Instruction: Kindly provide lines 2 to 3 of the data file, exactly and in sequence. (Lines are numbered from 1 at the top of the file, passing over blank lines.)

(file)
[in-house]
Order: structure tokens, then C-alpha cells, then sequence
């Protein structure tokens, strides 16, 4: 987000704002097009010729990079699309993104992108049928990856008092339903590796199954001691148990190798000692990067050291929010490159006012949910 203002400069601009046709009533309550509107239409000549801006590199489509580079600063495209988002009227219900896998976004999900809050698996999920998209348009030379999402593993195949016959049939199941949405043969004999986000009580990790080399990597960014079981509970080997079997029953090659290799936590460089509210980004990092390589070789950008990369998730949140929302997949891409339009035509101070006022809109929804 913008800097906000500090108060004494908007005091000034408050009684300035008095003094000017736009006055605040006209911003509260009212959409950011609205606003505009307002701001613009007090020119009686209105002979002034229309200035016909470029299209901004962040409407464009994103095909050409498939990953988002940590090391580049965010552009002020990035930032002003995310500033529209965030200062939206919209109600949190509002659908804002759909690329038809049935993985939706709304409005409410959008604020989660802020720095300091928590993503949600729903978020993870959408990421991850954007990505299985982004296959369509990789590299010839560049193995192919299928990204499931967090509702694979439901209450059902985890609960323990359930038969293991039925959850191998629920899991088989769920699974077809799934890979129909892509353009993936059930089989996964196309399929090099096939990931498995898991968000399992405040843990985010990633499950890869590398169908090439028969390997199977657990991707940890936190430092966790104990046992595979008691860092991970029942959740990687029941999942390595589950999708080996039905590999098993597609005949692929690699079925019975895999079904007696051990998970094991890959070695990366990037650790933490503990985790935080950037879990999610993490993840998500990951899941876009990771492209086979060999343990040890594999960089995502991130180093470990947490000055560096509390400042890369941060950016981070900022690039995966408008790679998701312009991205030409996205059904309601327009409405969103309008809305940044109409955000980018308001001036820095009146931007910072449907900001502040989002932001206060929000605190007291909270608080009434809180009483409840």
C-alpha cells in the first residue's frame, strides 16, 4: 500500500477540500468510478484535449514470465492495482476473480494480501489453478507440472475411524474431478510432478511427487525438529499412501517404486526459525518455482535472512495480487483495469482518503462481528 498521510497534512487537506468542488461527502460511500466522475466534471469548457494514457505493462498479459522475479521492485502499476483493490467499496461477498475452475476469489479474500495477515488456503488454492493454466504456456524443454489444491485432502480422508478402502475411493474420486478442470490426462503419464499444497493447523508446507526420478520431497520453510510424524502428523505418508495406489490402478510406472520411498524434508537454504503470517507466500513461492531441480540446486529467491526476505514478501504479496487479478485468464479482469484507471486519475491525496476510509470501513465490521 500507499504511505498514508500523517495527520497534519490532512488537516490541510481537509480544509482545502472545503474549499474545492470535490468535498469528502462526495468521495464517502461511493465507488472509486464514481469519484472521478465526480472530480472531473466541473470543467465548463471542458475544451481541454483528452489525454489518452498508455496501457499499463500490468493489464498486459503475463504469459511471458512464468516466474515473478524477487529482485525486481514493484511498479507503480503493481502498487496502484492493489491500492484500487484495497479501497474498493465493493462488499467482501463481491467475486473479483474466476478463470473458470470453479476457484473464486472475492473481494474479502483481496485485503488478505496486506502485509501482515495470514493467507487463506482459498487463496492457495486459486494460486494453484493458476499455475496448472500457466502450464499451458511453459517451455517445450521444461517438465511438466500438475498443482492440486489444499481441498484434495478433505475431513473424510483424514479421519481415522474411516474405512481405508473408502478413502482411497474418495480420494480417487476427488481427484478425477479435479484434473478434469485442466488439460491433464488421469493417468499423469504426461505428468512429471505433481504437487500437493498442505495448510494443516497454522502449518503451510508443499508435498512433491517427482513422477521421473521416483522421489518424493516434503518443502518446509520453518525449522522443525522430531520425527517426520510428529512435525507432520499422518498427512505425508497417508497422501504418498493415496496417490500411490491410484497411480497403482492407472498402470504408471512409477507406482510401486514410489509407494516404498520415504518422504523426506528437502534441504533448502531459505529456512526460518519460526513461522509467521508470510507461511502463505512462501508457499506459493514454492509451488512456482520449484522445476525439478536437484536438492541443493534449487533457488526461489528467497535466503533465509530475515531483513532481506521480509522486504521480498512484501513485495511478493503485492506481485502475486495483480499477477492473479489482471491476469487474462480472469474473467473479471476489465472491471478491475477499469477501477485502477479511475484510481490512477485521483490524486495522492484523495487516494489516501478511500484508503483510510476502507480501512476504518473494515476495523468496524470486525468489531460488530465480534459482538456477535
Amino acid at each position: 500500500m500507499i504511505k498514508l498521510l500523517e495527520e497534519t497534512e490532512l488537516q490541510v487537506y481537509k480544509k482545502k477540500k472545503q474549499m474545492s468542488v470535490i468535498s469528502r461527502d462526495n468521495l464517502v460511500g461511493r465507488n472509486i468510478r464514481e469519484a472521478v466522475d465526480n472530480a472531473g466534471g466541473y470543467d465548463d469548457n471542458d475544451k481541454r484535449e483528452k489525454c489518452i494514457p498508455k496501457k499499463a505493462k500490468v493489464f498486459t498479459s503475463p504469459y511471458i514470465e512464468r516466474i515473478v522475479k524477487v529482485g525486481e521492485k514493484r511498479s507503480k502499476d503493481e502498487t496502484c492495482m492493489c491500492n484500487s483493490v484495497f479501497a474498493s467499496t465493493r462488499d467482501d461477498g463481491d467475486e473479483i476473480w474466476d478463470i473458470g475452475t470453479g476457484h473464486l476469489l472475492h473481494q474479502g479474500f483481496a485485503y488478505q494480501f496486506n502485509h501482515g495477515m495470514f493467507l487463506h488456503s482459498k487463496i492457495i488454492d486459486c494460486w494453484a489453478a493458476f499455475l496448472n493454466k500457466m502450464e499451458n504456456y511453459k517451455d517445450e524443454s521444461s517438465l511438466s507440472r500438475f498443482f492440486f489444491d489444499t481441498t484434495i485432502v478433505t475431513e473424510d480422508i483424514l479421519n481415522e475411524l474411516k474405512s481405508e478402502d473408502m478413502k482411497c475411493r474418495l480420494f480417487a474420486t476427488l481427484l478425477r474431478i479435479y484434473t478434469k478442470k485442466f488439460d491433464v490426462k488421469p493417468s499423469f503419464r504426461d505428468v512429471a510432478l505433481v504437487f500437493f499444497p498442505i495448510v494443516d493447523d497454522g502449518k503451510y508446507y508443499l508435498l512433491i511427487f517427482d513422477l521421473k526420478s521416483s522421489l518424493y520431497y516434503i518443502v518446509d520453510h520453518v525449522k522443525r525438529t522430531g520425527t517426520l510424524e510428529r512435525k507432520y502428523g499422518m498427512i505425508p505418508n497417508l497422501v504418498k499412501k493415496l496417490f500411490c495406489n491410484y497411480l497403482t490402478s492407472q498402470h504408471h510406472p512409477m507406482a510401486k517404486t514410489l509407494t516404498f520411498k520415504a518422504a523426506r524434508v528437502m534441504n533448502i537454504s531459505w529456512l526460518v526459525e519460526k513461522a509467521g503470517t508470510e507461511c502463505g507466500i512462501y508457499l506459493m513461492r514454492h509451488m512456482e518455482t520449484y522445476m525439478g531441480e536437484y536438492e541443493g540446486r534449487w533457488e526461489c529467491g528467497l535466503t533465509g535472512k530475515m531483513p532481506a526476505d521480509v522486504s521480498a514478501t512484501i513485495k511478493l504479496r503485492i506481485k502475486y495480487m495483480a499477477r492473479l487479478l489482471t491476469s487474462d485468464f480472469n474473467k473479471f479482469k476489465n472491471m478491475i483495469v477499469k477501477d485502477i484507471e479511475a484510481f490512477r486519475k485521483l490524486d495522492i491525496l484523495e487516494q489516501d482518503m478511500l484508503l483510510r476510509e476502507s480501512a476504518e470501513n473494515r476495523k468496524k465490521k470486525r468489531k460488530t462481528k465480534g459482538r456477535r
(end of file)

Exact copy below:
Order: structure tokens, then C-alpha cells, then sequence
């Protein structure tokens, strides 16, 4: 987000704002097009010729990079699309993104992108049928990856008092339903590796199954001691148990190798000692990067050291929010490159006012949910 203002400069601009046709009533309550509107239409000549801006590199489509580079600063495209988002009227219900896998976004999900809050698996999920998209348009030379999402593993195949016959049939199941949405043969004999986000009580990790080399990597960014079981509970080997079997029953090659290799936590460089509210980004990092390589070789950008990369998730949140929302997949891409339009035509101070006022809109929804 913008800097906000500090108060004494908007005091000034408050009684300035008095003094000017736009006055605040006209911003509260009212959409950011609205606003505009307002701001613009007090020119009686209105002979002034229309200035016909470029299209901004962040409407464009994103095909050409498939990953988002940590090391580049965010552009002020990035930032002003995310500033529209965030200062939206919209109600949190509002659908804002759909690329038809049935993985939706709304409005409410959008604020989660802020720095300091928590993503949600729903978020993870959408990421991850954007990505299985982004296959369509990789590299010839560049193995192919299928990204499931967090509702694979439901209450059902985890609960323990359930038969293991039925959850191998629920899991088989769920699974077809799934890979129909892509353009993936059930089989996964196309399929090099096939990931498995898991968000399992405040843990985010990633499950890869590398169908090439028969390997199977657990991707940890936190430092966790104990046992595979008691860092991970029942959740990687029941999942390595589950999708080996039905590999098993597609005949692929690699079925019975895999079904007696051990998970094991890959070695990366990037650790933490503990985790935080950037879990999610993490993840998500990951899941876009990771492209086979060999343990040890594999960089995502991130180093470990947490000055560096509390400042890369941060950016981070900022690039995966408008790679998701312009991205030409996205059904309601327009409405969103309008809305940044109409955000980018308001001036820095009146931007910072449907900001502040989002932001206060929000605190007291909270608080009434809180009483409840």